Genre: YA, Fantasy
Page #: 352
Published in: 2011
A mysterious island. An abandoned orphanage. A strange collection of curious photographs.
A horrific family tragedy sets sixteen-year-old Jacob journeying to a remote island off the coast of Wales, where he discovers the crumbling ruins of Miss Peregrine’s Home for Peculiar Children. As Jacob explores its abandoned bedrooms and hallways, it becomes clear that the children were more than just peculiar. They may have been dangerous. They may have been quarantined on a deserted island for good reason. And somehow—impossible though it seems—they may still be alive.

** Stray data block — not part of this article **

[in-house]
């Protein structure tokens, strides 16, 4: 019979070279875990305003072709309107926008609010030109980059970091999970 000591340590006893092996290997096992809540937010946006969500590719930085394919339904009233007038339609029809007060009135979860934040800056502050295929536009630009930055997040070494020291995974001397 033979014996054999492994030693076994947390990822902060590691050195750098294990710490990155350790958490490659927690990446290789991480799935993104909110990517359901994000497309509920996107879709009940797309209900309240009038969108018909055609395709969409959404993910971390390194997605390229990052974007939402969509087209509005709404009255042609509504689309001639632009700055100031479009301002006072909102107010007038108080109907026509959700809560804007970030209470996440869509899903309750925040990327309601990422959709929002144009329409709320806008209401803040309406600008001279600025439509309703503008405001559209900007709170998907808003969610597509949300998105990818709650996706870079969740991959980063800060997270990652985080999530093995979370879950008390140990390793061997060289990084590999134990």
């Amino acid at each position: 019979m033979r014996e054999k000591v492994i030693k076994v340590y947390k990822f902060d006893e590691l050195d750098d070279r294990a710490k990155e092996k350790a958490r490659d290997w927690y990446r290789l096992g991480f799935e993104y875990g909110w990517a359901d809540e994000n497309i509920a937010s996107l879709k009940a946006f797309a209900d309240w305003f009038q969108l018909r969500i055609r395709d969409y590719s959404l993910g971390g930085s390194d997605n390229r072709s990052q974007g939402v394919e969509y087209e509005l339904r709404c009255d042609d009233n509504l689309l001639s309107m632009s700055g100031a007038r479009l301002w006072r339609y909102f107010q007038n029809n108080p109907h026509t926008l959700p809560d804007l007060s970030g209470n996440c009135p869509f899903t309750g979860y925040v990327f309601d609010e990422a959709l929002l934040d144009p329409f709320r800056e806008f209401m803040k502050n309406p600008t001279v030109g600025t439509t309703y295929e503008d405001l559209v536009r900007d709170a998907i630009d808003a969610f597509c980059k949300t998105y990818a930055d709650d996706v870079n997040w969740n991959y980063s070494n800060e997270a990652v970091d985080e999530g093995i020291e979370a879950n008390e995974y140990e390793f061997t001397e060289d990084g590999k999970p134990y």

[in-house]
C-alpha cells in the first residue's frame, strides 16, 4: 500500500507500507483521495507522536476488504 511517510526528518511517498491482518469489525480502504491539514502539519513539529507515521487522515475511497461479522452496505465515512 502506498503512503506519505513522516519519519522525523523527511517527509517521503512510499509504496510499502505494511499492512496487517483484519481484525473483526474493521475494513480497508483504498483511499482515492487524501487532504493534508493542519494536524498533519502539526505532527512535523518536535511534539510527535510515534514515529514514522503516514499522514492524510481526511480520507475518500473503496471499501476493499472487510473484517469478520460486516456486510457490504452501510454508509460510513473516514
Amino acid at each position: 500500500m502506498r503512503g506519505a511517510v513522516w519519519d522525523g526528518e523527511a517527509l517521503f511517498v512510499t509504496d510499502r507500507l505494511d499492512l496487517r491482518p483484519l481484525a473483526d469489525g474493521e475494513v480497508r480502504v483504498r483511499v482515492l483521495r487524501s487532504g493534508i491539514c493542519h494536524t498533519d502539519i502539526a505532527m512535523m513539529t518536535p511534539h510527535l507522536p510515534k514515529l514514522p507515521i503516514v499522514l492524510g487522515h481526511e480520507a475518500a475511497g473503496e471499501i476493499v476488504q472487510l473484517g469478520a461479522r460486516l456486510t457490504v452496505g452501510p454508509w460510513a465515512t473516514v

A spine-tingling fantasy illustrated with haunting vintage photography,Miss Peregrine’s Home for Peculiar Children will delight adults, teens, and anyone who relishes an adventure in the shadows.
I got this book for my birthday. Based on everything I’ve seen, I thought I would really enjoy this book. After all, it’s incredibly photogenic, artsy, and a little bit trippy. But ultimately, it kind of fell flat in my opinion.
Visually, this book is stunning. All of the photographs are incredible, and in some cases, even a little chilling. After all, the fact that all of the photos in the book are authentic, unaltered vintage photographs is pretty impressive. Plus, I really liked the way that the author integrated the photos into the story itself.
Honestly, this book was kind of boring. The story never really grabbed me. Reading it, I felt like I kept waiting for something to happen. Also, the romance in the book was a little creepy and kind of sad, in my opinion.
Rating: 2 / 5